Activate or deactivate detectors
In your workspace settings, under the Secrets detection section, you can choose to deactivate detectors if you wish to.
When you deactivate a detector:
- you will not receive a notification for incidents that this detector raises,
- incidents for deactivated detectors will not be displayed in your dashboard. However, the detector will still detect and store such incidents shall you reactivate the detector later.
It is not possible to customize the detectors provided with the GitGuardian library. However, you can create your own custom detectors using regular expressions. Please note that this feature is currently in beta and is only available for workspaces under our Business plan (or in Business trial).
This feature is designed to help you detect secrets specific to your organization (e.g internal API tokens), all requests for detecting patterns like Personal Identifiable Information (PII) or Protected Health Information (PHI) will be rejected.
Submit your custom detector request
- Navigate to Settings > Secrets Detection
- In the navigation bar, click
Table of Detectors(or scroll down until you get there)
Add a custom detector, a modal will open
- Enter the details for your new custom detector:
- You must at least provide the name for your detector, and a set of examples for the format of your internal secret pattern.
- If you have the regular expression for the desired pattern, please provide it.
- You can provide additional information on the pattern, surrounding content or additional match requirements for the secret format you're after.
Only Managers can create custom detector requests.
Please note that every workspace is only allowed to have 5 custom detector requests at a time. To place a new request, you will have to wait until one of your requests is accepted or rejected, or you can simply delete one of your
Leverage your custom detector
After submitting your request, our engineering team will promptly acknowledge it and reach out to you for validation of the regular expression. Given the complexity of regular expressions and the potential for high-volume alerts, it is crucial that we thoroughly review the results produced by your custom pattern. This ensures the delivery of precise and highly accurate alerts before deploying it to your workspace.
Requests in the
submittedstate can be modified or deleted. However, requests in the
under implementationstate cannot be deleted.
Once the implementation of your custom detector is complete, the GitGuardian team will notify you, and your new detector will be ready for detection.
If you are using a GitGuardian self-hosted instance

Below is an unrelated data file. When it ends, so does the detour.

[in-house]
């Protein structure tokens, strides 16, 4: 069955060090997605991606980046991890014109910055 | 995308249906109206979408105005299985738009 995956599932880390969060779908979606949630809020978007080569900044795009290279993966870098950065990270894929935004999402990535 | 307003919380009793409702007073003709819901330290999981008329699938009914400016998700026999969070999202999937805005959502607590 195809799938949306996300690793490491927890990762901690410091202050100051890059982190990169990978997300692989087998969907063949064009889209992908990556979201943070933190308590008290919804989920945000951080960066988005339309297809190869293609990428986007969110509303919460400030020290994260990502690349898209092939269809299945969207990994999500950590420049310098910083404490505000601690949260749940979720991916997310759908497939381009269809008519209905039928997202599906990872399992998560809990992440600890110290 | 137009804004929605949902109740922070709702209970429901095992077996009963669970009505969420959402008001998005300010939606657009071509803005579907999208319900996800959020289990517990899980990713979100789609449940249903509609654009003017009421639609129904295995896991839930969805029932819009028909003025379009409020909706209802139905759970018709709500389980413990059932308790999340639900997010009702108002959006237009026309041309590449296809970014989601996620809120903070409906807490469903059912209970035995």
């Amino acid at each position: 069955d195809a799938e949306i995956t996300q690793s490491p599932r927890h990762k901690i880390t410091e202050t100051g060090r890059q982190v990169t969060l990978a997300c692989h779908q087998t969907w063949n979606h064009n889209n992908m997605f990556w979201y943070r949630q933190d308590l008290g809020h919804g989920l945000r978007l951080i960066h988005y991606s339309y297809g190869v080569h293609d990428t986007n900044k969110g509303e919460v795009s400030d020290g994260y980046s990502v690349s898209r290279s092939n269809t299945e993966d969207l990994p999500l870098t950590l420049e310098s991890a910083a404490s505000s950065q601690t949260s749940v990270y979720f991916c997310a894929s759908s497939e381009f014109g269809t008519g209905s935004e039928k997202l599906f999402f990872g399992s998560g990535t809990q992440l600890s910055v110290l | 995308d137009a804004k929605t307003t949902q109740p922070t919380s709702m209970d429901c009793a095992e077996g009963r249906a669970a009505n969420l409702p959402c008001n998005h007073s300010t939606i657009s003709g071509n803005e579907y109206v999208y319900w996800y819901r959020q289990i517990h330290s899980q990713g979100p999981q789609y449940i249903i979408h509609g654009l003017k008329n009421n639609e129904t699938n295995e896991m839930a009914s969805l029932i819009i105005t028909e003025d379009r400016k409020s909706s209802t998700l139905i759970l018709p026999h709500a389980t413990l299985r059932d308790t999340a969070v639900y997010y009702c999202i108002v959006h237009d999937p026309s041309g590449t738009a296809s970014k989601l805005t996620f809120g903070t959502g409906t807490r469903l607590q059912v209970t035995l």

Custom detectors are available for self-hosted instances starting version 2023.9.0.
If you are using a GitGuardian self-hosted instance, the procedure mentioned above undergoes slight modifications due to the inherent constraints of self-hosting:
- the request will not be automatically sent to GitGuardian. Instead, you are required to send it to
- upon finalization of your custom detector implementation by our R&D team, you will receive a YAML file that needs to be uploaded to complete the creation of your custom detector.
If you delete the request before the upload of the YAML file, a brand new request must be submitted.
By scanning your entire git history, or simply due to your software development activity, you could have many incidents on your GitGuardian dashboard. Decreasing the number of incidents and focusing only on those that matter most is therefore key. This feature only applies to secrets incidents.
In your workspace settings, under the Secrets detection section, you can configure the filepaths you want to exclude from secrets detection. These excluded filepaths will be applied to all repositories monitored by GitGuardian.
When a secret is leaked on an excluded filepath:
- you will not receive any notification,
- no incident will be created in your dashboard.
Note that newly created filepath exclusions will also apply to existing secret incidents and these would therefore be removed from your secret incidents table.
You have the ability to test a filepath against your exclusion list to verify your configuration.
The filepath format is a subset of the glob-style pattern. It uses the “/” character to separate each element of the path (POSIX norm), and allows the special “*” character as a wildcard. Additionally, the “**” sequence can be used to recursively match any number of directories.
If you misuse the glob-style pattern, GitGuardian will automatically correct your input. For instance:
- src/**/**/**/tests/ will be corrected to src/**/test
- **/src/** will be corrected to src/